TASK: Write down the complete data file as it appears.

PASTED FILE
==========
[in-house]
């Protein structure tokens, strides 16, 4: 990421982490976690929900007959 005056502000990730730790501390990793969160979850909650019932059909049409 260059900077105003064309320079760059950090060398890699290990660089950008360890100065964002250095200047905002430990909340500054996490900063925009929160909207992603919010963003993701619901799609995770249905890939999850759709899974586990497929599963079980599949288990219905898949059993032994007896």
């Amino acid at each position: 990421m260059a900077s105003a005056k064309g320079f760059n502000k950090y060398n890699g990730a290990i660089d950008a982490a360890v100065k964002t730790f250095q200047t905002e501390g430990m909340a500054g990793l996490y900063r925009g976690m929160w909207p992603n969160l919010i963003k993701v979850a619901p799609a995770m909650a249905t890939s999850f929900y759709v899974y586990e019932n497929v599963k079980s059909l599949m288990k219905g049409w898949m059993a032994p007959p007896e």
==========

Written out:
[in-house]
């Protein structure tokens, strides 16, 4: 990421982490976690929900007959 005056502000990730730790501390990793969160979850909650019932059909049409 260059900077105003064309320079760059950090060398890699290990660089950008360890100065964002250095200047905002430990909340500054996490900063925009929160909207992603919010963003993701619901799609995770249905890939999850759709899974586990497929599963079980599949288990219905898949059993032994007896």
């Amino acid at each position: 990421m260059a900077s105003a005056k064309g320079f760059n502000k950090y060398n890699g990730a290990i660089d950008a982490a360890v100065k964002t730790f250095q200047t905002e501390g430990m909340a500054g990793l996490y900063r925009g976690m929160w909207p992603n969160l919010i963003k993701v979850a619901p799609a995770m909650a249905t890939s999850f929900y759709v899974y586990e019932n497929v599963k079980s059909l599949m288990k219905g049409w898949m059993a032994p007959p007896e």